James Daniels, C, Iowa
Kiper’s?position rank:?No. 1
Daniels solidified himself as the top center in this class, but that’s because the prospect he was competing with — Ohio State’s Billy Price –? tore his left pectoral muscle?on the bench press. Daniels didn’t run the 40-yard dash because of a hamstring injury, but he had a 30.5-inch vertical and ran 7.29 seconds in the three-cone drill, which was among the best of all the linemen. He’s athletic and could be picked in the 20s in April. — Kiper
Orlando Brown, OT, Oklahoma
Kiper’s?position rank:?No. 2
Brown was extremely disappointing in athletic testing. At 6-8, 345, we knew he wasn’t a stellar athlete. But 14 reps on the bench press, a 19.5-inch vertical jump and a 5.85 40 is poor. He bombed his first job interview in front of NFL teams. Now, it doesn’t necessarily mean he will tumble down draft boards. His tape is solid, and he dominated edge rushers in the Big 12. Brown badly needs to bounce back at his pro day and put up better numbers in front of scouts. –? Kiper
Mike McGlinchey, OT, Notre Dame
Kiper’s?position rank:?No. 3
There were no red flags for McGlinchey’s measureables, as he came in at 6-8, 309. He’s just OK athletically — 28.5-inch vertical; 8-foot, 9-inch broad jump — and that’s why I see him better as a right tackle. His strength is in his technique, when he can drive defenders off the ball in the run game. Like his former teammate Nelson, McGlinchey tweaked his hamstring and didn’t run the 40-yard dash. –? Kiper
Bo Scarbrough, RB, Alabama
Scarbrough put up just 14 reps of 225 pounds on the bench — 13 or fewer is a red flag for backs — but he had the best broad jump (10 feet, 9 inches) and tied Auburn’s Kerryon Johnson for the second-best vertical (40 inches) out of all the backs. Those are both outstanding results for a running back. At 6-foot-1 and 228 pounds, Scarbrough tied for the sixth-fastest 40 time, running it in 4.52 seconds. The five-year combine average weight for a running back is 213.4 pounds and the five-year combine average 40-time is 4.59 seconds. He has excellent length (33?-inch arms) and big hands (10 inches) which he used to extend his arms and catch the ball away from his frame during drills. We don’t know how he checked out medically, and he looked a little tight at times during drills, but his results in these key areas will help him.?–? Muench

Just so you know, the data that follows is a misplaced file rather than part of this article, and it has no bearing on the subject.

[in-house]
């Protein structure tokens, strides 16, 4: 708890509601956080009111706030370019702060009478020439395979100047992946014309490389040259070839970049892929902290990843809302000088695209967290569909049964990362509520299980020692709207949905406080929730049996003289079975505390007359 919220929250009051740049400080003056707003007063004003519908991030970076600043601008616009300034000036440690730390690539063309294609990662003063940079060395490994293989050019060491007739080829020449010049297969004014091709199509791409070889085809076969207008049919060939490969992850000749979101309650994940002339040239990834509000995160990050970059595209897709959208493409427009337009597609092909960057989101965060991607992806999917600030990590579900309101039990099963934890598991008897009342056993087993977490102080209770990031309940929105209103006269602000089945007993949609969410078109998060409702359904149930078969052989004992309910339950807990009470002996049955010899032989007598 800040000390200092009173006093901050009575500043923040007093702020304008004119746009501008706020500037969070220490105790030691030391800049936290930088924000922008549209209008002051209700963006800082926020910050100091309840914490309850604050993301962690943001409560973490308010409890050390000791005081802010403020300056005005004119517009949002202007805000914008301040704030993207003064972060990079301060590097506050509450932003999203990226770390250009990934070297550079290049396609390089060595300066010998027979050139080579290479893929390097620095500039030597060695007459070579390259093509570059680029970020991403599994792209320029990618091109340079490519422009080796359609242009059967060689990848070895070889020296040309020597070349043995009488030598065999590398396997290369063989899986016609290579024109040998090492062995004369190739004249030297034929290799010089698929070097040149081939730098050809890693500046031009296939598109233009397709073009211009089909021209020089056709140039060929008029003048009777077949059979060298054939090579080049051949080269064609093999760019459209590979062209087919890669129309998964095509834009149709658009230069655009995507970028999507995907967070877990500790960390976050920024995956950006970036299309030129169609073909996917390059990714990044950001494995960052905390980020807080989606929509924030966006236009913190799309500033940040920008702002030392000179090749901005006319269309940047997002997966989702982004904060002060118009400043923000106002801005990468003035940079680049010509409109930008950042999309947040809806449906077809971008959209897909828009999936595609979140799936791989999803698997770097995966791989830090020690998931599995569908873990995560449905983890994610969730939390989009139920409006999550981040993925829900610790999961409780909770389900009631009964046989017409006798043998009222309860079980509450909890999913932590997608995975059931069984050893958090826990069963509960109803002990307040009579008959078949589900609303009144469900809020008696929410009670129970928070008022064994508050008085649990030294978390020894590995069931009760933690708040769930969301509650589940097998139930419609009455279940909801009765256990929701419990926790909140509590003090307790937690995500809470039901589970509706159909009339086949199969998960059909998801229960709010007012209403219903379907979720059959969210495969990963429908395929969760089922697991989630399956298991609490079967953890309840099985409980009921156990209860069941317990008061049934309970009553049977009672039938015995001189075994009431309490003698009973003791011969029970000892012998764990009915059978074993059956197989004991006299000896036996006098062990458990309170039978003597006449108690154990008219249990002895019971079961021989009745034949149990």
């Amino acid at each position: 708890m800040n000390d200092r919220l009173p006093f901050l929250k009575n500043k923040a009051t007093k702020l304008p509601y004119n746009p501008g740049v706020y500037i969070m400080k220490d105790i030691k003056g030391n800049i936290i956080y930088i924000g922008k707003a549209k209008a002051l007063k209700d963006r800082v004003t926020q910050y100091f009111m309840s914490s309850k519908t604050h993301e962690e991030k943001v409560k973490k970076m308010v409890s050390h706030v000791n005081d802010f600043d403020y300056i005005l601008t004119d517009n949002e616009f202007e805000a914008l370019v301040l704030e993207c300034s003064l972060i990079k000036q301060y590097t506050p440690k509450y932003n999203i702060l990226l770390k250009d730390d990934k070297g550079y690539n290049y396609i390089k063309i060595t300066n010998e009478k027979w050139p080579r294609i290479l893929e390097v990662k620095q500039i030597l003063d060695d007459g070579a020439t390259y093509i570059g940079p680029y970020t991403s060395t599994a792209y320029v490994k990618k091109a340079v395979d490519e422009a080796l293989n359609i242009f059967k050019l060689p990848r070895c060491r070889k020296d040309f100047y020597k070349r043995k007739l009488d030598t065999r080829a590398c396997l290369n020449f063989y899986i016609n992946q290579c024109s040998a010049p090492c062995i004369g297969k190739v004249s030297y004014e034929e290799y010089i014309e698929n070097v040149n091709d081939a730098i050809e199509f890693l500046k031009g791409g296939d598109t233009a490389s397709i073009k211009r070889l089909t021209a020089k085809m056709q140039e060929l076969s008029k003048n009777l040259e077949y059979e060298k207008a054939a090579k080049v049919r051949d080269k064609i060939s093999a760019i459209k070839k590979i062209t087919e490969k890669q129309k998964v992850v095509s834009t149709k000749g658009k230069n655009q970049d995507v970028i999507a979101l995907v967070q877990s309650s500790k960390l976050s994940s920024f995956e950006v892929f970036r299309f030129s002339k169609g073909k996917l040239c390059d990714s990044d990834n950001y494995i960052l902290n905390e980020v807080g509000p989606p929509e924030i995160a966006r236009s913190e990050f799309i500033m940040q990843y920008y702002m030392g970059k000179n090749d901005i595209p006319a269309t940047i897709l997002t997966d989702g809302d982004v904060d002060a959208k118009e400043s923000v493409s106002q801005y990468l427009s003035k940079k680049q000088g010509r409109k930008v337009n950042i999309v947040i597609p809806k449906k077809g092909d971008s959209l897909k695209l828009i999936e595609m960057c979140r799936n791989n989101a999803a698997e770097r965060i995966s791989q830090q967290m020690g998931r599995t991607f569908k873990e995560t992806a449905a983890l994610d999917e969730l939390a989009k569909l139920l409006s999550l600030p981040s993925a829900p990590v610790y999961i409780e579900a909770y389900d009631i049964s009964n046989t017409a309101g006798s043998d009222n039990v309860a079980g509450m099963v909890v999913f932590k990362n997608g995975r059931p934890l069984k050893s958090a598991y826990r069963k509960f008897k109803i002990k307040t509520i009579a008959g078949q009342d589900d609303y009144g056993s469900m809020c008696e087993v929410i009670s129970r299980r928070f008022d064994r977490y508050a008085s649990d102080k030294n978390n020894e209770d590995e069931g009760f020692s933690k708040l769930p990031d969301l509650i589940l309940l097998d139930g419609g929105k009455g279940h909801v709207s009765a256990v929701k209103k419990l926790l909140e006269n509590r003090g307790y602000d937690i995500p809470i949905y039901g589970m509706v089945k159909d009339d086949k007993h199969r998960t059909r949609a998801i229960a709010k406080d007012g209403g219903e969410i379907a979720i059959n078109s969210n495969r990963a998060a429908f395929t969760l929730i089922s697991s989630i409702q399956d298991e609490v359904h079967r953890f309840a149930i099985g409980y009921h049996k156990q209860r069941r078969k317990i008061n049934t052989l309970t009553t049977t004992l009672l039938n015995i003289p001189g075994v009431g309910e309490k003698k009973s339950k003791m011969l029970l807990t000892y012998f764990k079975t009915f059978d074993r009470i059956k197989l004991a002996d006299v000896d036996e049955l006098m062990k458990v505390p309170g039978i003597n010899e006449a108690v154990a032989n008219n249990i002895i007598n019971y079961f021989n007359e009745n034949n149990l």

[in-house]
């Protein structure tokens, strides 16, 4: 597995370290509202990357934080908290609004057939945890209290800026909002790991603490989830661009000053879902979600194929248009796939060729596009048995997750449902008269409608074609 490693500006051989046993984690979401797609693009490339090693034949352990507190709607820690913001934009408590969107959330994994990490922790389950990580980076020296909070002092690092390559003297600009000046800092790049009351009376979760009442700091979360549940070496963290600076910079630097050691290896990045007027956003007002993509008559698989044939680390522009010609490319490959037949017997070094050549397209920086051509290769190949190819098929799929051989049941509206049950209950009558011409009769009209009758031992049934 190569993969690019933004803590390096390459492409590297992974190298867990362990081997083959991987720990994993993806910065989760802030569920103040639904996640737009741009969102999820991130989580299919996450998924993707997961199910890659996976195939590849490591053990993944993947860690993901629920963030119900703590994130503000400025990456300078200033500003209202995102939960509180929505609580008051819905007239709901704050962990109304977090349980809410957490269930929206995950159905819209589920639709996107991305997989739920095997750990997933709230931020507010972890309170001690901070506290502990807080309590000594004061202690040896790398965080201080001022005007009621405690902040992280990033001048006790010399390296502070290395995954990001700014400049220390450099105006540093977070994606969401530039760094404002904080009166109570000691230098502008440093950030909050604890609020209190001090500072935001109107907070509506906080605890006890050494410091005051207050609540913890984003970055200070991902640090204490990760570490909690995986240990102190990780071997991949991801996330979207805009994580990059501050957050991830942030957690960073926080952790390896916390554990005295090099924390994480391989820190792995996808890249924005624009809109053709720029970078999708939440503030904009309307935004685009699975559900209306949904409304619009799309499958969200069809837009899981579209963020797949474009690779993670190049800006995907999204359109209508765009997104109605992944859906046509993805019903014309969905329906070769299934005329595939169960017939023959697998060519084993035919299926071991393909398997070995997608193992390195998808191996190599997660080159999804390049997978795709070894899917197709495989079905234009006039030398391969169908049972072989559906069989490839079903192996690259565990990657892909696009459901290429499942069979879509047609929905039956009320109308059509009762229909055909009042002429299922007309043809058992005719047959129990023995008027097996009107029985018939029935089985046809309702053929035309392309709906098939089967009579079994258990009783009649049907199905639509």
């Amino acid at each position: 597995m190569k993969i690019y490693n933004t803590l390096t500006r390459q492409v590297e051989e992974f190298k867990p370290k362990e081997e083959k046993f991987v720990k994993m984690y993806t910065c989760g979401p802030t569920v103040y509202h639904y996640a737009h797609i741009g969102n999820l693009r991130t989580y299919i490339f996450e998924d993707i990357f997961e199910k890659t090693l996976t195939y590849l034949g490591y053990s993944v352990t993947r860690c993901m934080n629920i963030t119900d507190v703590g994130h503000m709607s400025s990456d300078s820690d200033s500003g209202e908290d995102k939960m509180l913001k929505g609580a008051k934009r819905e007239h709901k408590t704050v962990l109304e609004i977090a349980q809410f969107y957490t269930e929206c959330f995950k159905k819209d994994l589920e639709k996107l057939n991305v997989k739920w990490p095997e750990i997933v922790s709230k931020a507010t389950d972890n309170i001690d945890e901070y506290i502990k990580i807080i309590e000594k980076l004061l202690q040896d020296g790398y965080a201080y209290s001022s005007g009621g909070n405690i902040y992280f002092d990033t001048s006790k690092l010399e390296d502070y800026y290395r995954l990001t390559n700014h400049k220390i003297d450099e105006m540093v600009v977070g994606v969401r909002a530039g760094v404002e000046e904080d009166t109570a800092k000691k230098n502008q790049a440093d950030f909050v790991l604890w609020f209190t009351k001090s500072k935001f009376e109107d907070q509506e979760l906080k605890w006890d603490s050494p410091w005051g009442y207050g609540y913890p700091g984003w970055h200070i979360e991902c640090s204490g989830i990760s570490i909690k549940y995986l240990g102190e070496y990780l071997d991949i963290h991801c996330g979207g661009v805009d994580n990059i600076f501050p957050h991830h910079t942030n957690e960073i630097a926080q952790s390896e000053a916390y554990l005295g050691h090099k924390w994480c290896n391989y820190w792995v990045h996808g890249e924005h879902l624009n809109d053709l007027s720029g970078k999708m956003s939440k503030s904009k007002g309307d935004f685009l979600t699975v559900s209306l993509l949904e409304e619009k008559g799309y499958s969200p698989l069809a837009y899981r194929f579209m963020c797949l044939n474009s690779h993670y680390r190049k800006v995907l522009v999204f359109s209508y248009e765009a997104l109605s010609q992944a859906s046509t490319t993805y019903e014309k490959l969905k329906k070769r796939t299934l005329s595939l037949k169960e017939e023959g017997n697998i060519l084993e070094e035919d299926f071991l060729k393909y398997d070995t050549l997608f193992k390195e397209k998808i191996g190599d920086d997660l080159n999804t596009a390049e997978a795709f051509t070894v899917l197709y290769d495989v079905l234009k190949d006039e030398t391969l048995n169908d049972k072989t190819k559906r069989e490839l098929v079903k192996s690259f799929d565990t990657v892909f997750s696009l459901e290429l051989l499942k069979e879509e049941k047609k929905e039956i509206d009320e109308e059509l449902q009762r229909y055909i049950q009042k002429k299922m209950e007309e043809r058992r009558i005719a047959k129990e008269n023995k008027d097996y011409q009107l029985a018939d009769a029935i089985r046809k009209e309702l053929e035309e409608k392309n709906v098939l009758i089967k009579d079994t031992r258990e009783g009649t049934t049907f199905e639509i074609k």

Nick Chubb, RB, Georgia
Chubb posted the second-best broad jump (10 feet, 8 inches), tied for the fourth-best vertical jump (38.5 inches) and tied for the most reps of 225 pounds on the bench with 29. Those are three outstanding results in key tests for backs. At 5-foot-11 and 227 pounds, his 4.52 40 time tied for sixth among the backs and blunted concerns about his top-end speed. While he didn’t show great change of direction during drills or testing, the explosive lower-body strength he showed in his testing shows up on the tape and he did catch the ball well. As with Scarbrough, we don’t know how Chubb checked out medically.?–? Muench
Wyatt Teller, OG, Virginia Tech
At 301 pounds, Teller is 15 pounds lighter than the five-year combine average for offensive guards. But at 6-foot-4 with 34-inch arms and 10?-inch hands, he has an excellent frame for an offensive guard and tested well. He benched 225 pounds 30 times despite his arms being half an inch longer than the five-year combine average for guards and his 9-foot, 6-inch broad jump is an outstanding result for an interior offensive lineman. He didn’t run as fast as Gossett, but Teller’s 5.24 40 is a quick time for a guard. He showed quick feet and good balance during the on-the-field drills. His tape is a little inconsistent and he would do well to fill out that frame, but he clearly has the tools to be an effective starter and he could move into the Day 2 conversation as a result.?– Muench
What is one thing you’re looking for on Day 2 of workouts?
Kiper:?Louisville quarterback Lamar Jackson isn’t going to run the 40, but he’s going to throw. It’s important to see how he fares against the other top signal-callers. There’s a chance he’s going to sneak into the first round in April, but he needs to show accuracy on Saturday.
McShay:?I’ll be watching the QBs like Kiper, but I’m also interested in the seven wide receivers who measured at 6-4 or above (most since 2003 combine). How many of these guys can show off explosiveness and agility during on-field drills and make scouts and teams go back to the tape?